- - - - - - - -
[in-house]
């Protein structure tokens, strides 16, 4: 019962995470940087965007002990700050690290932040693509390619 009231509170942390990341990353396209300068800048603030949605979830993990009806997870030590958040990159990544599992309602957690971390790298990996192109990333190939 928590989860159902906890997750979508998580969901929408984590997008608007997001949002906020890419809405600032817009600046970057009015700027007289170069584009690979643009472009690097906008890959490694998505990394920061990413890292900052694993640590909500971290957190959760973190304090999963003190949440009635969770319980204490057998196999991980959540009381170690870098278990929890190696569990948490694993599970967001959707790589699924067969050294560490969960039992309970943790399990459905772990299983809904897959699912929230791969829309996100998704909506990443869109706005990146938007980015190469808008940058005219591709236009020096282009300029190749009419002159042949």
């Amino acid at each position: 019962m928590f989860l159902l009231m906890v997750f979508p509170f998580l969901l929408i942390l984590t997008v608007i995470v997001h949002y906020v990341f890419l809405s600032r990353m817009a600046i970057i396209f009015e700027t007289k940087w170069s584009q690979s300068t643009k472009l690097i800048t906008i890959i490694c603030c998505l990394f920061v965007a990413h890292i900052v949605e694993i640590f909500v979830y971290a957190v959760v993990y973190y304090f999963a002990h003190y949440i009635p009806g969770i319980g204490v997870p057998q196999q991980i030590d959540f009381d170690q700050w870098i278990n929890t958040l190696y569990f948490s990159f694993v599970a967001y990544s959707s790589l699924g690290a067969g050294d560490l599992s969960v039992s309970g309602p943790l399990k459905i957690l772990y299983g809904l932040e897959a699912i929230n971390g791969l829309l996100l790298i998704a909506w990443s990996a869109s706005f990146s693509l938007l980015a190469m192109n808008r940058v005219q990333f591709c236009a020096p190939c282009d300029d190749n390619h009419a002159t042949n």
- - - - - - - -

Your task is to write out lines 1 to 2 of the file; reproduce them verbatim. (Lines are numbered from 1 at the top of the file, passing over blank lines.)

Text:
[in-house]
């Protein structure tokens, strides 16, 4: 019962995470940087965007002990700050690290932040693509390619 009231509170942390990341990353396209300068800048603030949605979830993990009806997870030590958040990159990544599992309602957690971390790298990996192109990333190939 928590989860159902906890997750979508998580969901929408984590997008608007997001949002906020890419809405600032817009600046970057009015700027007289170069584009690979643009472009690097906008890959490694998505990394920061990413890292900052694993640590909500971290957190959760973190304090999963003190949440009635969770319980204490057998196999991980959540009381170690870098278990929890190696569990948490694993599970967001959707790589699924067969050294560490969960039992309970943790399990459905772990299983809904897959699912929230791969829309996100998704909506990443869109706005990146938007980015190469808008940058005219591709236009020096282009300029190749009419002159042949």